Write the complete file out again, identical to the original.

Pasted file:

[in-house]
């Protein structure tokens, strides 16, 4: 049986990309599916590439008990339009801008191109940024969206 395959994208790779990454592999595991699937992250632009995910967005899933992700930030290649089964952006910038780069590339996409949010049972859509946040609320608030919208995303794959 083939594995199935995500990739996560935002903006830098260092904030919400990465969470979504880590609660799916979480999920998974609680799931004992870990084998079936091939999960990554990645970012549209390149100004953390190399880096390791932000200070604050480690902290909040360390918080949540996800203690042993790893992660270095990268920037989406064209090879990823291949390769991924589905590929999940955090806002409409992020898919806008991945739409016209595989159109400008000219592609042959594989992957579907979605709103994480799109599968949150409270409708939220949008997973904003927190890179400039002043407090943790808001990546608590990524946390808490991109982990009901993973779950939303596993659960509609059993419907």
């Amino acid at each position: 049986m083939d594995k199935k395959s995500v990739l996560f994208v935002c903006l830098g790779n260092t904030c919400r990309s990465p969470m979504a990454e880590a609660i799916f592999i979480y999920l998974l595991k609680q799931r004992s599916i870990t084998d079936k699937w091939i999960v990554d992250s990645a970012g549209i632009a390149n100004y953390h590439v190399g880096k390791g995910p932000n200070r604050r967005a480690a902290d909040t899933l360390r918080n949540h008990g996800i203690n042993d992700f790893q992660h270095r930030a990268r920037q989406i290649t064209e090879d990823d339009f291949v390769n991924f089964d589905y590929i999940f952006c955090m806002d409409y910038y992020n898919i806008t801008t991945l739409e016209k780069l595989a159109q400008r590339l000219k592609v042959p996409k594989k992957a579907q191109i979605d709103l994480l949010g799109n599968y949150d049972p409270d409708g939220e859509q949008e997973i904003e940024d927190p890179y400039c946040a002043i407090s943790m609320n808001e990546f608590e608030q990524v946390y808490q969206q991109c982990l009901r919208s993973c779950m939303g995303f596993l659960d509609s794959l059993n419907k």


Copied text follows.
[in-house]
């Protein structure tokens, strides 16, 4: 049986990309599916590439008990339009801008191109940024969206 395959994208790779990454592999595991699937992250632009995910967005899933992700930030290649089964952006910038780069590339996409949010049972859509946040609320608030919208995303794959 083939594995199935995500990739996560935002903006830098260092904030919400990465969470979504880590609660799916979480999920998974609680799931004992870990084998079936091939999960990554990645970012549209390149100004953390190399880096390791932000200070604050480690902290909040360390918080949540996800203690042993790893992660270095990268920037989406064209090879990823291949390769991924589905590929999940955090806002409409992020898919806008991945739409016209595989159109400008000219592609042959594989992957579907979605709103994480799109599968949150409270409708939220949008997973904003927190890179400039002043407090943790808001990546608590990524946390808490991109982990009901993973779950939303596993659960509609059993419907």
């Amino acid at each position: 049986m083939d594995k199935k395959s995500v990739l996560f994208v935002c903006l830098g790779n260092t904030c919400r990309s990465p969470m979504a990454e880590a609660i799916f592999i979480y999920l998974l595991k609680q799931r004992s599916i870990t084998d079936k699937w091939i999960v990554d992250s990645a970012g549209i632009a390149n100004y953390h590439v190399g880096k390791g995910p932000n200070r604050r967005a480690a902290d909040t899933l360390r918080n949540h008990g996800i203690n042993d992700f790893q992660h270095r930030a990268r920037q989406i290649t064209e090879d990823d339009f291949v390769n991924f089964d589905y590929i999940f952006c955090m806002d409409y910038y992020n898919i806008t801008t991945l739409e016209k780069l595989a159109q400008r590339l000219k592609v042959p996409k594989k992957a579907q191109i979605d709103l994480l949010g799109n599968y949150d049972p409270d409708g939220e859509q949008e997973i904003e940024d927190p890179y400039c946040a002043i407090s943790m609320n808001e990546f608590e608030q990524v946390y808490q969206q991109c982990l009901r919208s993973c779950m939303g995303f596993l659960d509609s794959l059993n419907k």